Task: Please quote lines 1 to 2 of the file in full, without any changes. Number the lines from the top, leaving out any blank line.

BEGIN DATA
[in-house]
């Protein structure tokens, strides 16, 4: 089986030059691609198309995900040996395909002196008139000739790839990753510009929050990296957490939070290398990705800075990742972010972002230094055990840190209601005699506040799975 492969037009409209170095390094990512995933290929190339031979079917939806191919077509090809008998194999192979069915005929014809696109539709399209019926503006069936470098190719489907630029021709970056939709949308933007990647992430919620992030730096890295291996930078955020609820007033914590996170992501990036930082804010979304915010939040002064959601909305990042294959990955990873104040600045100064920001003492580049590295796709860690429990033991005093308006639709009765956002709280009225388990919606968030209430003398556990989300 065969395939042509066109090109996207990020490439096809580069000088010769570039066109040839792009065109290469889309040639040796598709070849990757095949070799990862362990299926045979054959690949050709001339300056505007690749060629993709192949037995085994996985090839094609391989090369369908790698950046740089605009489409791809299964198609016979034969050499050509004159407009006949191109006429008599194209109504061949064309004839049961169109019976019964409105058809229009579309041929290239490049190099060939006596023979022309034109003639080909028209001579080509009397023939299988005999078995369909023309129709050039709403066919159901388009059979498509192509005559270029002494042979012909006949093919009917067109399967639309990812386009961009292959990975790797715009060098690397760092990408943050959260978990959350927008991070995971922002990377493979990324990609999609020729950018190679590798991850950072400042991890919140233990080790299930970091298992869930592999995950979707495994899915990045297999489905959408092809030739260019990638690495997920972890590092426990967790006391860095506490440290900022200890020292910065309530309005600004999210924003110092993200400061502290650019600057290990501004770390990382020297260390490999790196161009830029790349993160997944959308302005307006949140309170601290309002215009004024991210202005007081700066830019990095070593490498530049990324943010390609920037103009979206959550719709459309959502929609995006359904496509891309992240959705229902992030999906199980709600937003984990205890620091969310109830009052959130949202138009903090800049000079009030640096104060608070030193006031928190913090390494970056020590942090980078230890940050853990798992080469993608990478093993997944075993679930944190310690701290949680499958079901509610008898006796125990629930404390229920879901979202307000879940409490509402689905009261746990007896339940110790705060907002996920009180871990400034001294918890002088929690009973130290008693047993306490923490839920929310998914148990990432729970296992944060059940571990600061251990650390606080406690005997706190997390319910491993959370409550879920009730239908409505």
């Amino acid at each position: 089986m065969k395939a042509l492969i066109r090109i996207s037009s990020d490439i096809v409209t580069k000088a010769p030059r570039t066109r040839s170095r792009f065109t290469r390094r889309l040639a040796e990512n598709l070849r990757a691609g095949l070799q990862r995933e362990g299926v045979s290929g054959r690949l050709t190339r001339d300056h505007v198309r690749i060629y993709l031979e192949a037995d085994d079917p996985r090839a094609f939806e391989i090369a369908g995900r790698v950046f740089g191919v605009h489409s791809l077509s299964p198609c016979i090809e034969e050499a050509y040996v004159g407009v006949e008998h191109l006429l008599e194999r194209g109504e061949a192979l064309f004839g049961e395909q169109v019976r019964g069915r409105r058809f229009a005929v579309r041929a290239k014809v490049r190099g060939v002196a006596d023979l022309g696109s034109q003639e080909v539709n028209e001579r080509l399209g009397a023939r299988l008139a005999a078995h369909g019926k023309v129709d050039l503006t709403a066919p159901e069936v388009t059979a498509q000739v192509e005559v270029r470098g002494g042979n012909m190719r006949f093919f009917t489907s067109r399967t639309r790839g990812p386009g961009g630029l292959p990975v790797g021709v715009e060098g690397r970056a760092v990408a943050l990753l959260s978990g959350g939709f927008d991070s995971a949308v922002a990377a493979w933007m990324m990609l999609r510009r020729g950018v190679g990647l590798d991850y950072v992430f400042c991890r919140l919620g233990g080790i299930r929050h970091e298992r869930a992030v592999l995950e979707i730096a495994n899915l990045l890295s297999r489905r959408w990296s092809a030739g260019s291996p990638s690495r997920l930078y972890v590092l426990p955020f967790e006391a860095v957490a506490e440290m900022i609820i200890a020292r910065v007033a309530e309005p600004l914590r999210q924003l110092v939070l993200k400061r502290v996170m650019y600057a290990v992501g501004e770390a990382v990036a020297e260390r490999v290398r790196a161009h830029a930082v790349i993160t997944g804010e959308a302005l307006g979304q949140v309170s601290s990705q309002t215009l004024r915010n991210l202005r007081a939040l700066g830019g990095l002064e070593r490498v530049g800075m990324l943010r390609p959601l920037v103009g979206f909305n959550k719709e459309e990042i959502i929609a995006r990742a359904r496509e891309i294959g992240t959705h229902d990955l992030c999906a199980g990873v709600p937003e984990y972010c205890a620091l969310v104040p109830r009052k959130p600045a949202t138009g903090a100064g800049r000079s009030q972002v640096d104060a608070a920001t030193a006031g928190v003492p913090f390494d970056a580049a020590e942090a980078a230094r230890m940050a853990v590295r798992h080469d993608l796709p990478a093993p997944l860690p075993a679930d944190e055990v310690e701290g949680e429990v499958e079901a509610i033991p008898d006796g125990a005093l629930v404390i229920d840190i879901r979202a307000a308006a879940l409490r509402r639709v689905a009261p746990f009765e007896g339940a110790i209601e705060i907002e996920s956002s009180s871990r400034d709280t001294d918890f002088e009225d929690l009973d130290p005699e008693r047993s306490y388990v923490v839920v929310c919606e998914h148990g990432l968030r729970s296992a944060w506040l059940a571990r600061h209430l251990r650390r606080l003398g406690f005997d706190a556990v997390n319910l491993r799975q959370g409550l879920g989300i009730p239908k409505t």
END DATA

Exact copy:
[in-house]
């Protein structure tokens, strides 16, 4: 089986030059691609198309995900040996395909002196008139000739790839990753510009929050990296957490939070290398990705800075990742972010972002230094055990840190209601005699506040799975 492969037009409209170095390094990512995933290929190339031979079917939806191919077509090809008998194999192979069915005929014809696109539709399209019926503006069936470098190719489907630029021709970056939709949308933007990647992430919620992030730096890295291996930078955020609820007033914590996170992501990036930082804010979304915010939040002064959601909305990042294959990955990873104040600045100064920001003492580049590295796709860690429990033991005093308006639709009765956002709280009225388990919606968030209430003398556990989300 065969395939042509066109090109996207990020490439096809580069000088010769570039066109040839792009065109290469889309040639040796598709070849990757095949070799990862362990299926045979054959690949050709001339300056505007690749060629993709192949037995085994996985090839094609391989090369369908790698950046740089605009489409791809299964198609016979034969050499050509004159407009006949191109006429008599194209109504061949064309004839049961169109019976019964409105058809229009579309041929290239490049190099060939006596023979022309034109003639080909028209001579080509009397023939299988005999078995369909023309129709050039709403066919159901388009059979498509192509005559270029002494042979012909006949093919009917067109399967639309990812386009961009292959990975790797715009060098690397760092990408943050959260978990959350927008991070995971922002990377493979990324990609999609020729950018190679590798991850950072400042991890919140233990080790299930970091298992869930592999995950979707495994899915990045297999489905959408092809030739260019990638690495997920972890590092426990967790006391860095506490440290900022200890020292910065309530309005600004999210924003110092993200400061502290650019600057290990501004770390990382020297260390490999790196161009830029790349993160997944959308302005307006949140309170601290309002215009004024991210202005007081700066830019990095070593490498530049990324943010390609920037103009979206959550719709459309959502929609995006359904496509891309992240959705229902992030999906199980709600937003984990205890620091969310109830009052959130949202138009903090800049000079009030640096104060608070030193006031928190913090390494970056020590942090980078230890940050853990798992080469993608990478093993997944075993679930944190310690701290949680499958079901509610008898006796125990629930404390229920879901979202307000879940409490509402689905009261746990007896339940110790705060907002996920009180871990400034001294918890002088929690009973130290008693047993306490923490839920929310998914148990990432729970296992944060059940571990600061251990650390606080406690005997706190997390319910491993959370409550879920009730239908409505």